Good morning. I want to talk to you today about the role of faith in our lives and in the education of our children.
Our Nation was founded by people of deep religious beliefs, some of whom came here to escape oppression because of their beliefs. Their trust in God is enshrined in one of our most treasured documents, the Declaration of Independence. Today, Americans are still a profoundly religious people, and our faith continues to sustain us.
Our Founders believed the best way to protect religious liberty was to first guarantee the right of everyone to believe and practice religion according to his or her conscience and, second, to prohibit our Government from imposing or sanctioning any particular religious belief. That's what they wrote into the first amendment. They were right then, and they're right now.
But resolving these two principles has not always been easy, especially when it comes to our public schools. Just as our religious faith guides us in our everyday lives, so, too, do our Nation's public schools strengthen the moral foundation of our society. We trust our schools to teach our children and to give them the knowledge and skills they need to succeed in life.
But schools do more than train children's minds. They also help to nurture their souls by reinforcing the values they learn at home and in their communities. I believe one of the best ways we can help our schools to do this is by supporting students' right to voluntarily practice their religious beliefs, including prayer in school, and to pursue religious activities on school grounds. Studies show that children who are involved in religious activities are much less likely to use drugs. In a world that increasingly exposes children to images of violence and immorality, common sense tells us they are more likely to stay out of trouble and live up to their full potential when they're spiritually grounded.
There's no question that the issue of prayer in schools is a complex and emotional one for many Americans. It has long been a matter of great controversy in our courts. But nothing in the Constitution requires schools to be religionfree zones where children must leave their faiths at the schoolhouse door.
To help clear up the confusion about what kind of religious activity is and must be permissible in public schools, in 1995 we issued comprehensive guidelines to every school district in America. These guidelines represent a very broad consensus of many religious groups. Here is what is at their core: students have the right to pray privately and individually in school; they have the right to say grace at lunchtime; they have the right to meet in religious groups on school grounds and to use school facilities, just like any other club; they have the right to read the Bible or any religious text during study hall or free class time; they also have the right to be free from coercion to participate in any kind of religious activity in school.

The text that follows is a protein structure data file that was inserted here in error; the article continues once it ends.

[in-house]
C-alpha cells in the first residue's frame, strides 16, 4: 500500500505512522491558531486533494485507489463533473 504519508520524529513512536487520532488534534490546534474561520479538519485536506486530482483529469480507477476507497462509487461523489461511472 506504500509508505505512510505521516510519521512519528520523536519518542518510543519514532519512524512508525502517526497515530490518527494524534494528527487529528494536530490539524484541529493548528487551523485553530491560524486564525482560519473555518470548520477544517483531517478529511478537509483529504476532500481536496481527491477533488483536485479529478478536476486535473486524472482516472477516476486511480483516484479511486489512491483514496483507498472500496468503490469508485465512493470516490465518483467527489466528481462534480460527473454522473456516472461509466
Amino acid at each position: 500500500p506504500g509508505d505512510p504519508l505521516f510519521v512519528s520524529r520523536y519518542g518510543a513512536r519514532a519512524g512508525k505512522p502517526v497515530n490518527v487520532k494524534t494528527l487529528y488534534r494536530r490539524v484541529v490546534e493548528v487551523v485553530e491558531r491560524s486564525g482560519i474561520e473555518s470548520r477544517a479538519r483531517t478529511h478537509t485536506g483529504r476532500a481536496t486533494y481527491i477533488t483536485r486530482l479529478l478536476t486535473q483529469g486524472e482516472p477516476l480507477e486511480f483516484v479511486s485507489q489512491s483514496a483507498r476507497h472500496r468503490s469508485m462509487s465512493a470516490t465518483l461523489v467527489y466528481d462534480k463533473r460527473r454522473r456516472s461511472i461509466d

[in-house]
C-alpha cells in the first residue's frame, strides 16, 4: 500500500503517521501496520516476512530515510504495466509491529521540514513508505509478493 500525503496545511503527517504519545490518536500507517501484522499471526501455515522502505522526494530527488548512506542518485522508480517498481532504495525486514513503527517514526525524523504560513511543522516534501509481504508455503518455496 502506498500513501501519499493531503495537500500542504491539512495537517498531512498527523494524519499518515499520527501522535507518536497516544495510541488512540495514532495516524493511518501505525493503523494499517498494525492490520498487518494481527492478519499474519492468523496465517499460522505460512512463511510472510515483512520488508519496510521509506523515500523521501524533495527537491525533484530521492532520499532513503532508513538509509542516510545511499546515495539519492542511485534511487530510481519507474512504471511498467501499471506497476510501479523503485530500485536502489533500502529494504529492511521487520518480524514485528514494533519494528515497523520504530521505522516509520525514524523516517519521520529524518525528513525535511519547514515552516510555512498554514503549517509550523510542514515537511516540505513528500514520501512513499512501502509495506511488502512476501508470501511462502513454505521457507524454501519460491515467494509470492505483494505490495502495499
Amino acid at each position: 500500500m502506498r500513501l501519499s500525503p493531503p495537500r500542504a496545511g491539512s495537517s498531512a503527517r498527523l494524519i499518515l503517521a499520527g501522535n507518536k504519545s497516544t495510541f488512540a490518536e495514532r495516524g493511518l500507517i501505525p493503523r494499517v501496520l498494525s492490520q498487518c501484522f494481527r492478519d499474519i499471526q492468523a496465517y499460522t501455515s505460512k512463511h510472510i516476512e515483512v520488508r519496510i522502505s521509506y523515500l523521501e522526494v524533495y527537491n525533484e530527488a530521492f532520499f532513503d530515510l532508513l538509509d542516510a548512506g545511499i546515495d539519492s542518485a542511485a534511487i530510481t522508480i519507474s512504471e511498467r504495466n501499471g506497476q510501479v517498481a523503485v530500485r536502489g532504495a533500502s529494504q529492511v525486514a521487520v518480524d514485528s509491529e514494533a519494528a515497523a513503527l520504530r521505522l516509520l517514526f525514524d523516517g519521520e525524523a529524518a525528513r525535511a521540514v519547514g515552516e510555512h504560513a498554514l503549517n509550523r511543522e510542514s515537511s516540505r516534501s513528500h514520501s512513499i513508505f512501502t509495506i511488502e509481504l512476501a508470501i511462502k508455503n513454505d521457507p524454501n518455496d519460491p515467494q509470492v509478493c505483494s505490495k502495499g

Now, since we've issued these guidelines, appropriate religious activity has flourished in our schools, and there has apparently been a substantial decline in the contentious argument and litigation that has accompanied this issue for too long.
The guidelines have encouraged communities to develop common understandings about what kind of religious activity is permissible in schools and help them to avoid costly lawsuits and divisive disputes. For example, after parents sued the school board because their son was wrongly punished for praying quietly in the cafeteria, St. Louis used the guidelines to adopt more explicit policies for the future. In suburban Atlanta, where schools hold workshops and distribute the guidelines to teachers at the beginning and middle of every school year, disputes about religious activity have all but disappeared.
To make sure our national guidelines are consistent with current court cases, so that more school districts follow these communities' lead, we are reissuing the guidelines with minor modifications, and we're mailing them to every school district in the country. I call on all districts to make sure the guidelines are understood and used by school principals, teachers, parents, and students themselves.
Helping communities to find common ground about religious expression is the right way to protect religious freedom. There's also a wrong way: amending the Constitution. Some people say there should be a constitutional amendment to allow voluntary prayer in our public schools. But there already is one; it's the first amendment. For more than 200 years, the first amendment has protected our religious freedom and allowed many faiths to flourish in our homes, in our workplaces, and in our schools. Clearly understood and sensibly applied, it works. It does not need to be rewritten.
George Washington once said that Americans have, and I quote, "abundant reason to rejoice that in this land, every person may worship God according to the dictates of his own heart." Americans still have cause to rejoice that this most precious liberty is just as strong today as it was then, and it will still be there for our children in the 21st century.
Thanks for listening.